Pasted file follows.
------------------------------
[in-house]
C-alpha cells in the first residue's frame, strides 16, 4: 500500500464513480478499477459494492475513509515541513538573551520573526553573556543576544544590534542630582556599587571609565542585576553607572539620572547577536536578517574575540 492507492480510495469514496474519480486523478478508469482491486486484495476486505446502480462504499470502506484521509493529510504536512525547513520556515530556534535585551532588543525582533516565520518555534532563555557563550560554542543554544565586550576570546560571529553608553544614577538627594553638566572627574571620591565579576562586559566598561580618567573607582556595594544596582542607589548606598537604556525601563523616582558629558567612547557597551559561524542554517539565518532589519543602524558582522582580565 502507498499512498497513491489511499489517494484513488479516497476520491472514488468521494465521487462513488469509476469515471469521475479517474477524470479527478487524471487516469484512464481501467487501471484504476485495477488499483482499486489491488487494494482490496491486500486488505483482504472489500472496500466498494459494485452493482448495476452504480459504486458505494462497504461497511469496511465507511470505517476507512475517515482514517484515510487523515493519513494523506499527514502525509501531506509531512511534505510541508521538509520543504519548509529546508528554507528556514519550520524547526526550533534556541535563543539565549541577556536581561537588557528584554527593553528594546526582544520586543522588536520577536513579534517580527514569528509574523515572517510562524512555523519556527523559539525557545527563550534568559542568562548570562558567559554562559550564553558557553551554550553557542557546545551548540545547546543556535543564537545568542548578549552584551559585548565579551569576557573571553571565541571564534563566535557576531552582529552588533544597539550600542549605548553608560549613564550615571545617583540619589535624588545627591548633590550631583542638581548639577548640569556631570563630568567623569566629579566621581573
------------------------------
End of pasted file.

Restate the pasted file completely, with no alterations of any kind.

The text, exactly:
[in-house]
C-alpha cells in the first residue's frame, strides 16, 4: 500500500464513480478499477459494492475513509515541513538573551520573526553573556543576544544590534542630582556599587571609565542585576553607572539620572547577536536578517574575540 492507492480510495469514496474519480486523478478508469482491486486484495476486505446502480462504499470502506484521509493529510504536512525547513520556515530556534535585551532588543525582533516565520518555534532563555557563550560554542543554544565586550576570546560571529553608553544614577538627594553638566572627574571620591565579576562586559566598561580618567573607582556595594544596582542607589548606598537604556525601563523616582558629558567612547557597551559561524542554517539565518532589519543602524558582522582580565 502507498499512498497513491489511499489517494484513488479516497476520491472514488468521494465521487462513488469509476469515471469521475479517474477524470479527478487524471487516469484512464481501467487501471484504476485495477488499483482499486489491488487494494482490496491486500486488505483482504472489500472496500466498494459494485452493482448495476452504480459504486458505494462497504461497511469496511465507511470505517476507512475517515482514517484515510487523515493519513494523506499527514502525509501531506509531512511534505510541508521538509520543504519548509529546508528554507528556514519550520524547526526550533534556541535563543539565549541577556536581561537588557528584554527593553528594546526582544520586543522588536520577536513579534517580527514569528509574523515572517510562524512555523519556527523559539525557545527563550534568559542568562548570562558567559554562559550564553558557553551554550553557542557546545551548540545547546543556535543564537545568542548578549552584551559585548565579551569576557573571553571565541571564534563566535557576531552582529552588533544597539550600542549605548553608560549613564550615571545617583540619589535624588545627591548633590550631583542638581548639577548640569556631570563630568567623569566629579566621581573